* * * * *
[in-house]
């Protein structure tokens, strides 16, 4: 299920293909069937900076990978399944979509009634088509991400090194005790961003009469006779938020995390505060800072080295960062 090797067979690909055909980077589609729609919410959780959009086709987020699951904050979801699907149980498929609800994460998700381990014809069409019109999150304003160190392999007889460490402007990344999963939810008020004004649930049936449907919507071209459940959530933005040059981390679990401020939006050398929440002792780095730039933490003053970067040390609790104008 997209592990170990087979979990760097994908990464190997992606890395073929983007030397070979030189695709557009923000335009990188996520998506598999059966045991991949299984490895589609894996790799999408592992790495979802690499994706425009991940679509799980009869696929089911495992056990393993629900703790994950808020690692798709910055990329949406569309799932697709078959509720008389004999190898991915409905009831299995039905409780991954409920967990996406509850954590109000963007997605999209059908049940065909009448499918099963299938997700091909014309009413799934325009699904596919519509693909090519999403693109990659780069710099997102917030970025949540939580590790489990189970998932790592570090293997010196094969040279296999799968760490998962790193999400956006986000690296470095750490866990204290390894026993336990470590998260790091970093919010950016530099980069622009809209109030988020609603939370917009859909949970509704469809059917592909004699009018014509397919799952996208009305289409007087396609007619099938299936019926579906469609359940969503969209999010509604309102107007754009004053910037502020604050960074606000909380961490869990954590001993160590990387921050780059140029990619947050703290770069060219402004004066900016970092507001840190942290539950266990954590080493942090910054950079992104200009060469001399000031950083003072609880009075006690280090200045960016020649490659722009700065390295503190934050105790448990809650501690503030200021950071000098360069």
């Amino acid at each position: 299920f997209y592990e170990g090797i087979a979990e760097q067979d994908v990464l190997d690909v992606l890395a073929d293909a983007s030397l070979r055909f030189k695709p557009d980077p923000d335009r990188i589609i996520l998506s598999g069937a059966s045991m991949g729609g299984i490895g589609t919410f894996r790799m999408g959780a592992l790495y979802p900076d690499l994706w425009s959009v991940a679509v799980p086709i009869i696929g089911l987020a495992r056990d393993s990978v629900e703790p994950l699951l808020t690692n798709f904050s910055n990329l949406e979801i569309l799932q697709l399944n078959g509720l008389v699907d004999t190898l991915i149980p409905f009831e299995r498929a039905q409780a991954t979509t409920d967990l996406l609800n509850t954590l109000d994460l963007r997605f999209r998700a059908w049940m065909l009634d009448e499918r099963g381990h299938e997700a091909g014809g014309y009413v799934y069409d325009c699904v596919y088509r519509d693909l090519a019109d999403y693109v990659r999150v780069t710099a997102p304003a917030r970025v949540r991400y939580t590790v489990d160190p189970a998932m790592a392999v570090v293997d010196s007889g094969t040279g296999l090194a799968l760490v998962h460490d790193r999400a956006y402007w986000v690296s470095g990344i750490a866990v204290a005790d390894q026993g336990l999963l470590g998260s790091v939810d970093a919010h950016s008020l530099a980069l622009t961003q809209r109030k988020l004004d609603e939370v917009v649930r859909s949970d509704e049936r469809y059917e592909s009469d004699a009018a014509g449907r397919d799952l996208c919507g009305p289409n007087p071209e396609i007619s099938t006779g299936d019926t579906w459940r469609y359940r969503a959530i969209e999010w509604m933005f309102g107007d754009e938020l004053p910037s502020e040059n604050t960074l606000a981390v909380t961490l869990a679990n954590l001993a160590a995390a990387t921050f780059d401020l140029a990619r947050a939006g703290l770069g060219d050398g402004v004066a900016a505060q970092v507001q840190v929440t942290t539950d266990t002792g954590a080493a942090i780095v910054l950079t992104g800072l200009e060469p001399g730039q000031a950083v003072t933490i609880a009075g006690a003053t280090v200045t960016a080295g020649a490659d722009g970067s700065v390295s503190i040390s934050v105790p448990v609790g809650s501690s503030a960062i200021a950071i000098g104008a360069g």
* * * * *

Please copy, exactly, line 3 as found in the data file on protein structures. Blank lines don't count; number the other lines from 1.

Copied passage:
């Amino acid at each position: 299920f997209y592990e170990g090797i087979a979990e760097q067979d994908v990464l190997d690909v992606l890395a073929d293909a983007s030397l070979r055909f030189k695709p557009d980077p923000d335009r990188i589609i996520l998506s598999g069937a059966s045991m991949g729609g299984i490895g589609t919410f894996r790799m999408g959780a592992l790495y979802p900076d690499l994706w425009s959009v991940a679509v799980p086709i009869i696929g089911l987020a495992r056990d393993s990978v629900e703790p994950l699951l808020t690692n798709f904050s910055n990329l949406e979801i569309l799932q697709l399944n078959g509720l008389v699907d004999t190898l991915i149980p409905f009831e299995r498929a039905q409780a991954t979509t409920d967990l996406l609800n509850t954590l109000d994460l963007r997605f999209r998700a059908w049940m065909l009634d009448e499918r099963g381990h299938e997700a091909g014809g014309y009413v799934y069409d325009c699904v596919y088509r519509d693909l090519a019109d999403y693109v990659r999150v780069t710099a997102p304003a917030r970025v949540r991400y939580t590790v489990d160190p189970a998932m790592a392999v570090v293997d010196s007889g094969t040279g296999l090194a799968l760490v998962h460490d790193r999400a956006y402007w986000v690296s470095g990344i750490a866990v204290a005790d390894q026993g336990l999963l470590g998260s790091v939810d970093a919010h950016s008020l530099a980069l622009t961003q809209r109030k988020l004004d609603e939370v917009v649930r859909s949970d509704e049936r469809y059917e592909s009469d004699a009018a014509g449907r397919d799952l996208c919507g009305p289409n007087p071209e396609i007619s099938t006779g299936d019926t579906w459940r469609y359940r969503a959530i969209e999010w509604m933005f309102g107007d754009e938020l004053p910037s502020e040059n604050t960074l606000a981390v909380t961490l869990a679990n954590l001993a160590a995390a990387t921050f780059d401020l140029a990619r947050a939006g703290l770069g060219d050398g402004v004066a900016a505060q970092v507001q840190v929440t942290t539950d266990t002792g954590a080493a942090i780095v910054l950079t992104g800072l200009e060469p001399g730039q000031a950083v003072t933490i609880a009075g006690a003053t280090v200045t960016a080295g020649a490659d722009g970067s700065v390295s503190i040390s934050v105790p448990v609790g809650s501690s503030a960062i200021a950071i000098g104008a360069g």